The more likely thing to happen is that the House is going to try another vote, perhaps next week, and see if they can wrangle enough Republicans to vote for this program that was first initiated by labor unions and get that to be the union for the free trade deal that they want and President Obama wants.

For NIGHTLY BUSINESS REPORT, I`m John Harwood in Washington.


MATHISEN: Well, the White House called today`s trade vote a, quote, “procedural snafu” and said it`s important for Republicans and Democrats to come together on that trade adjustment assistance.

EPPERSON: It is clear that the debate over trade is far from over.

Hampton Pearson takes a look at who is on either side of this controversial piece of legislation and what they have at stake.


Today was a big win for big labor. Organized union leaders say they are focused in the millions of manufacturing jobs lost over the last decade to China and other low wage economies was a key factor in Congress stalling key legislation tied to the Trans Pacific Partnership.

ERIC HAUSER, AFL-CIO: This is the beginning of a new look at our economy. That there is a clear choice that was made today between workers and their rights and their needs and their family and community and a sense of corporate entitlement around the country.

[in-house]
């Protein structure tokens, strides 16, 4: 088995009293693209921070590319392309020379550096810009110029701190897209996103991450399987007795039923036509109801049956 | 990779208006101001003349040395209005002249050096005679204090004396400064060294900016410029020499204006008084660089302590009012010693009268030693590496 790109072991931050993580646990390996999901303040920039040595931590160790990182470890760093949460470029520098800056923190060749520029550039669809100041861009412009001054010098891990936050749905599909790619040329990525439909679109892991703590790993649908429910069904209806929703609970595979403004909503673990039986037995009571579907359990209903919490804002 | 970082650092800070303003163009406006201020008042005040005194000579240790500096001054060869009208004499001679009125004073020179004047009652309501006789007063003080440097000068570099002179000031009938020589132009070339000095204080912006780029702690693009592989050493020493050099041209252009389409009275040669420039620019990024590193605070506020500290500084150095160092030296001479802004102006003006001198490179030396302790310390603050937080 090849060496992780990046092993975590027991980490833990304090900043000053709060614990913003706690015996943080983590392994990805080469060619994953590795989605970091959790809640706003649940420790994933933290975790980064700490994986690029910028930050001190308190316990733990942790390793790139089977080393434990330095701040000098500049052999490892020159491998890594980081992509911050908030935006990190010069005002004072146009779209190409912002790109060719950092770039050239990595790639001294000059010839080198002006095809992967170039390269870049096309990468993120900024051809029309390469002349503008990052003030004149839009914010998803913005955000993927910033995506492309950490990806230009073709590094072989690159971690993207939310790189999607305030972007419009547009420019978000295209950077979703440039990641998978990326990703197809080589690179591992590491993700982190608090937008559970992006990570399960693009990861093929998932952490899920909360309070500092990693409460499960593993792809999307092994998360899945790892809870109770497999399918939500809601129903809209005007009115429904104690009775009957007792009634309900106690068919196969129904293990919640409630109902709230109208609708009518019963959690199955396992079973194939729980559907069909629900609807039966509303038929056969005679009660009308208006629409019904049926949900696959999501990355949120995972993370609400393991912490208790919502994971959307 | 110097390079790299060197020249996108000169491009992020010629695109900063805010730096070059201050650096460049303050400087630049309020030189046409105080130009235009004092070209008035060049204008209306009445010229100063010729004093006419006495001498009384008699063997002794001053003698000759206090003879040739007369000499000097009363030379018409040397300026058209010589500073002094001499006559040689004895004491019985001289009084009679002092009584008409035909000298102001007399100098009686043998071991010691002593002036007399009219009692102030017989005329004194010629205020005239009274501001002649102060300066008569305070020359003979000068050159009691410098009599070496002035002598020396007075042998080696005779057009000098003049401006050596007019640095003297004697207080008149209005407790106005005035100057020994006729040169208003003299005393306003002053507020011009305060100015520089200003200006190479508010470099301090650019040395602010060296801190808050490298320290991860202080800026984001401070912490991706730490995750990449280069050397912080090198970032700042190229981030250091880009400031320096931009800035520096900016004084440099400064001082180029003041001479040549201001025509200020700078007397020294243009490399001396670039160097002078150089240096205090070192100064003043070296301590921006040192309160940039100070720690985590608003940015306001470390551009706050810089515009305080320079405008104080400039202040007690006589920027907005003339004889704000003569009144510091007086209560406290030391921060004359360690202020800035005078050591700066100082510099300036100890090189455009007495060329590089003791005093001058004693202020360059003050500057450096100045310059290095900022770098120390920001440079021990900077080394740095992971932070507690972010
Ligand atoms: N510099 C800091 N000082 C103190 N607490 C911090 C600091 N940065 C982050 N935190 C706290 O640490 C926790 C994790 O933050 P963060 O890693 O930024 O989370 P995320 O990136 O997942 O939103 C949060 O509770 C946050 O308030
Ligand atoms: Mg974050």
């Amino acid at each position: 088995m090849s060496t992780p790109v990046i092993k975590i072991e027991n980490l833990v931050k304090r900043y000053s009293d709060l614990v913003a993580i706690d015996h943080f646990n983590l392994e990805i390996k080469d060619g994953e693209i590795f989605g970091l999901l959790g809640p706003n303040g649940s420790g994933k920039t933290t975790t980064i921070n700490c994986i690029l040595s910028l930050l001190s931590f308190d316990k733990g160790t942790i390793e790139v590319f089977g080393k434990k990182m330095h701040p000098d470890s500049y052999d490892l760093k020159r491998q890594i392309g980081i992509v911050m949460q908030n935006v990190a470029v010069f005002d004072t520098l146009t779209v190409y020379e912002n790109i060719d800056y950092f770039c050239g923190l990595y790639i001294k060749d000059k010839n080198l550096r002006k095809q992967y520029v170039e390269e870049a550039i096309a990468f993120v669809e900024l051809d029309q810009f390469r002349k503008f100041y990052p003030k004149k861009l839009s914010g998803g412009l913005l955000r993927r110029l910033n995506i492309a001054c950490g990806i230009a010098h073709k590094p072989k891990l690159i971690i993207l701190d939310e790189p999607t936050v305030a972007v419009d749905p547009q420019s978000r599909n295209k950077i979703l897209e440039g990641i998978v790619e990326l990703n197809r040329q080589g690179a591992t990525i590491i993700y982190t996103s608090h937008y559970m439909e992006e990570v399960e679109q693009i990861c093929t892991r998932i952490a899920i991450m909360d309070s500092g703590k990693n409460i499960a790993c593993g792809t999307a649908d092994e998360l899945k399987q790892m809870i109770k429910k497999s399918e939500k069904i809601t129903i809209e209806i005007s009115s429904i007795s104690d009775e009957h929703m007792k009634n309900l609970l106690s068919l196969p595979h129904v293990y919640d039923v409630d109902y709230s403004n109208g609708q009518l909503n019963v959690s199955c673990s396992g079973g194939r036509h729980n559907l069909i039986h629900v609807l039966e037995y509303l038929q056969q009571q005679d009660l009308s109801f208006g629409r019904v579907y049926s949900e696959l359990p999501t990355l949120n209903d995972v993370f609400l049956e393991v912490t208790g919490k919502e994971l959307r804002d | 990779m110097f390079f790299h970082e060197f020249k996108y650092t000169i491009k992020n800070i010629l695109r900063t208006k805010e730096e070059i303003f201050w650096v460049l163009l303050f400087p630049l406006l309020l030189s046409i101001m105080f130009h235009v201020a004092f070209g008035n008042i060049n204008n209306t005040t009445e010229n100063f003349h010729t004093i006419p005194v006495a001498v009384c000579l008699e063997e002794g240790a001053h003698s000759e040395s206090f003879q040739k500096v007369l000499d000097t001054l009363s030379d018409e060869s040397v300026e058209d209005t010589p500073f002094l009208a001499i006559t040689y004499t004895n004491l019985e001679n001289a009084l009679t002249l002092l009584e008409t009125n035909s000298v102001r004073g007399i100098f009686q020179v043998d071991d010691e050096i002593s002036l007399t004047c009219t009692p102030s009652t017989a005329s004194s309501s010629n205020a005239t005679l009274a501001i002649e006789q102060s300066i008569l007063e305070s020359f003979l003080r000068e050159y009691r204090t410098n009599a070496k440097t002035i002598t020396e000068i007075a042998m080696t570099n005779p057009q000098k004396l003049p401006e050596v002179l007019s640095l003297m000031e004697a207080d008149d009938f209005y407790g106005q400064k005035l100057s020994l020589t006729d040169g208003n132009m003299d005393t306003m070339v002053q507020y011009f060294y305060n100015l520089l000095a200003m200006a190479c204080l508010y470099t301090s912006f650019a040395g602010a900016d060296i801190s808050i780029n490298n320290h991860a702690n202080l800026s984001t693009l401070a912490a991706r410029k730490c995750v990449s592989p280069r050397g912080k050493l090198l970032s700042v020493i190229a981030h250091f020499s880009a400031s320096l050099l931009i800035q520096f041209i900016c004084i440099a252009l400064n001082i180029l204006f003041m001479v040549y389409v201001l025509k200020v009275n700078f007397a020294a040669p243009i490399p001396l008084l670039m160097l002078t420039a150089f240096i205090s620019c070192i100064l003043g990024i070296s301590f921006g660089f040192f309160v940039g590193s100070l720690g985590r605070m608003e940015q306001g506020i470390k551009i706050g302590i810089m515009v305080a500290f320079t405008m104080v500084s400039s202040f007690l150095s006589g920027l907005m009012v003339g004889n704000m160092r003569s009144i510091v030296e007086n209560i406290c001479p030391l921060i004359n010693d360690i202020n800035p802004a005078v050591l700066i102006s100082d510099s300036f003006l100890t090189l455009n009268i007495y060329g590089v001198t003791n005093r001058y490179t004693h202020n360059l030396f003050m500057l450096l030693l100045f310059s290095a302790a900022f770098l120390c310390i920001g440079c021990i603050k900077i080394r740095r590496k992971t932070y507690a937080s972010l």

PEARSON: When the votes were counted, the worker subsidy measure was defeated overwhelmingly, a rare vote by the Republican majority against big business.

UNIDENTIFIED MALE: The ayes are 126, the nays are 302. The motion is not adopted.

PEARSON: The 12-nation Trans Pacific Partnership would encompass 40 percent of the global economy and about one-third of all of the global trade. The biggest upside for the American economy, a chance to open up Asian markets to American agriculture, the pharmaceutical industry, as well as high-tech and a knowledge-based economy, where U.S. companies have a strong competitive advantage — all part of a bottom line to overall U.S.

STEVE CASE, AOL (NYSE:AOL) CO-FOUNDER: We live in a global economy and recognize that and need to make sure we remain as innovative and entrepreneurial as we can as a nation, but sort of a global marketplace and breakdown some of those barriers, break down those walls, and trade is part of that.